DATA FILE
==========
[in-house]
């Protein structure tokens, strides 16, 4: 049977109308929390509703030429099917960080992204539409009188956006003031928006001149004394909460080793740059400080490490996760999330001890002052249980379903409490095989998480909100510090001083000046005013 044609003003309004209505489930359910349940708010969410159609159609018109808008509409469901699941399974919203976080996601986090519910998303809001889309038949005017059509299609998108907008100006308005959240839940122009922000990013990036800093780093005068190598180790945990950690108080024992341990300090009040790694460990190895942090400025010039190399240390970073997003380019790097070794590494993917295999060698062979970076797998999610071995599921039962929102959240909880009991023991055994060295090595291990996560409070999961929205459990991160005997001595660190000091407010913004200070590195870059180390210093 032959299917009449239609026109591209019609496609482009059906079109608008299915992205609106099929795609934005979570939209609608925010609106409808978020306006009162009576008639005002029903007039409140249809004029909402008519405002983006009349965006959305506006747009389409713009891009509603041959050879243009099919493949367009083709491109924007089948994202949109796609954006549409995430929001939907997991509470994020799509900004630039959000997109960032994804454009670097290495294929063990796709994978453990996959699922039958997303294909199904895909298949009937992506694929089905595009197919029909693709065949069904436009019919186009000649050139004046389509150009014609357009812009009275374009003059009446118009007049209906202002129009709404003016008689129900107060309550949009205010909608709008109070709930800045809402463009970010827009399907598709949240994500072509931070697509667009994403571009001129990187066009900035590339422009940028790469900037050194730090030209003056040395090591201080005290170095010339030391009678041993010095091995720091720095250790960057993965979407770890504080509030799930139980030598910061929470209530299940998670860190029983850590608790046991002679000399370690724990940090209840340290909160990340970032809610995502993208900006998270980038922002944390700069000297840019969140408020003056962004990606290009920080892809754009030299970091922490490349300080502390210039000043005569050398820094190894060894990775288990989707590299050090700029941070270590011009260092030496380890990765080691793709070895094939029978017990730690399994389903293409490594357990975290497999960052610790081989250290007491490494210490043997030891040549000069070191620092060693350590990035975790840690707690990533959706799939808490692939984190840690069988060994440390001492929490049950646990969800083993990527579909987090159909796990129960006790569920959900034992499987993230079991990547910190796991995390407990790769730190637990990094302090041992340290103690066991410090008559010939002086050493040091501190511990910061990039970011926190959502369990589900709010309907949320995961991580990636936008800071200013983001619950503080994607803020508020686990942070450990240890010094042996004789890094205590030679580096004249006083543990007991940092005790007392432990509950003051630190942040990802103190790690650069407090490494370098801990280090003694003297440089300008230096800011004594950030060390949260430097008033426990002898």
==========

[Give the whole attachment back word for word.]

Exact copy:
[in-house]
């Protein structure tokens, strides 16, 4: 049977109308929390509703030429099917960080992204539409009188956006003031928006001149004394909460080793740059400080490490996760999330001890002052249980379903409490095989998480909100510090001083000046005013 044609003003309004209505489930359910349940708010969410159609159609018109808008509409469901699941399974919203976080996601986090519910998303809001889309038949005017059509299609998108907008100006308005959240839940122009922000990013990036800093780093005068190598180790945990950690108080024992341990300090009040790694460990190895942090400025010039190399240390970073997003380019790097070794590494993917295999060698062979970076797998999610071995599921039962929102959240909880009991023991055994060295090595291990996560409070999961929205459990991160005997001595660190000091407010913004200070590195870059180390210093 032959299917009449239609026109591209019609496609482009059906079109608008299915992205609106099929795609934005979570939209609608925010609106409808978020306006009162009576008639005002029903007039409140249809004029909402008519405002983006009349965006959305506006747009389409713009891009509603041959050879243009099919493949367009083709491109924007089948994202949109796609954006549409995430929001939907997991509470994020799509900004630039959000997109960032994804454009670097290495294929063990796709994978453990996959699922039958997303294909199904895909298949009937992506694929089905595009197919029909693709065949069904436009019919186009000649050139004046389509150009014609357009812009009275374009003059009446118009007049209906202002129009709404003016008689129900107060309550949009205010909608709008109070709930800045809402463009970010827009399907598709949240994500072509931070697509667009994403571009001129990187066009900035590339422009940028790469900037050194730090030209003056040395090591201080005290170095010339030391009678041993010095091995720091720095250790960057993965979407770890504080509030799930139980030598910061929470209530299940998670860190029983850590608790046991002679000399370690724990940090209840340290909160990340970032809610995502993208900006998270980038922002944390700069000297840019969140408020003056962004990606290009920080892809754009030299970091922490490349300080502390210039000043005569050398820094190894060894990775288990989707590299050090700029941070270590011009260092030496380890990765080691793709070895094939029978017990730690399994389903293409490594357990975290497999960052610790081989250290007491490494210490043997030891040549000069070191620092060693350590990035975790840690707690990533959706799939808490692939984190840690069988060994440390001492929490049950646990969800083993990527579909987090159909796990129960006790569920959900034992499987993230079991990547910190796991995390407990790769730190637990990094302090041992340290103690066991410090008559010939002086050493040091501190511990910061990039970011926190959502369990589900709010309907949320995961991580990636936008800071200013983001619950503080994607803020508020686990942070450990240890010094042996004789890094205590030679580096004249006083543990007991940092005790007392432990509950003051630190942040990802103190790690650069407090490494370098801990280090003694003297440089300008230096800011004594950030060390949260430097008033426990002898």